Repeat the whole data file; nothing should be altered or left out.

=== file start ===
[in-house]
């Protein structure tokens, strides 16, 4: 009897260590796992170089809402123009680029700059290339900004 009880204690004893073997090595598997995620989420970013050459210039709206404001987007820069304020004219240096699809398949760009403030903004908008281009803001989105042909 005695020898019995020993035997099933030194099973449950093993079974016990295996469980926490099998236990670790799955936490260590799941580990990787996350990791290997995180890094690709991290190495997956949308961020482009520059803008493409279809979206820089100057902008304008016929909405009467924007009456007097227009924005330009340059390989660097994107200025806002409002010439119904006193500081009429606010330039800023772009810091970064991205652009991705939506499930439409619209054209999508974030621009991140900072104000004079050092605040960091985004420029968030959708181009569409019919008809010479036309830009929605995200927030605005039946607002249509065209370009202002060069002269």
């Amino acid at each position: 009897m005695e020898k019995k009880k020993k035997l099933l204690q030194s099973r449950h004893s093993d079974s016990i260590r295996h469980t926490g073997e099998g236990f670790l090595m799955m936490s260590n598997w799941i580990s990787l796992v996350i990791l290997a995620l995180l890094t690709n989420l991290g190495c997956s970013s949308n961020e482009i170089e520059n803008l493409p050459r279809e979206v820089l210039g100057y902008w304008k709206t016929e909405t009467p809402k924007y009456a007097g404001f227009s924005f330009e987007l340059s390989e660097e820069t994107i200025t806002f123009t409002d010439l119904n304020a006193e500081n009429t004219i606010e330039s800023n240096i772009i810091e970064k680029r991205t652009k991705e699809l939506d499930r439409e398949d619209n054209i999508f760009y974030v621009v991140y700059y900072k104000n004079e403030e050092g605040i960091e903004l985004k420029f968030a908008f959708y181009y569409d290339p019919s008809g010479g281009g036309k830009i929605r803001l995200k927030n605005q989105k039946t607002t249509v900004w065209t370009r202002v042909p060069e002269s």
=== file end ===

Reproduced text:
[in-house]
């Protein structure tokens, strides 16, 4: 009897260590796992170089809402123009680029700059290339900004 009880204690004893073997090595598997995620989420970013050459210039709206404001987007820069304020004219240096699809398949760009403030903004908008281009803001989105042909 005695020898019995020993035997099933030194099973449950093993079974016990295996469980926490099998236990670790799955936490260590799941580990990787996350990791290997995180890094690709991290190495997956949308961020482009520059803008493409279809979206820089100057902008304008016929909405009467924007009456007097227009924005330009340059390989660097994107200025806002409002010439119904006193500081009429606010330039800023772009810091970064991205652009991705939506499930439409619209054209999508974030621009991140900072104000004079050092605040960091985004420029968030959708181009569409019919008809010479036309830009929605995200927030605005039946607002249509065209370009202002060069002269």
């Amino acid at each position: 009897m005695e020898k019995k009880k020993k035997l099933l204690q030194s099973r449950h004893s093993d079974s016990i260590r295996h469980t926490g073997e099998g236990f670790l090595m799955m936490s260590n598997w799941i580990s990787l796992v996350i990791l290997a995620l995180l890094t690709n989420l991290g190495c997956s970013s949308n961020e482009i170089e520059n803008l493409p050459r279809e979206v820089l210039g100057y902008w304008k709206t016929e909405t009467p809402k924007y009456a007097g404001f227009s924005f330009e987007l340059s390989e660097e820069t994107i200025t806002f123009t409002d010439l119904n304020a006193e500081n009429t004219i606010e330039s800023n240096i772009i810091e970064k680029r991205t652009k991705e699809l939506d499930r439409e398949d619209n054209i999508f760009y974030v621009v991140y700059y900072k104000n004079e403030e050092g605040i960091e903004l985004k420029f968030a908008f959708y181009y569409d290339p019919s008809g010479g281009g036309k830009i929605r803001l995200k927030n605005q989105k039946t607002t249509v900004w065209t370009r202002v042909p060069e002269s």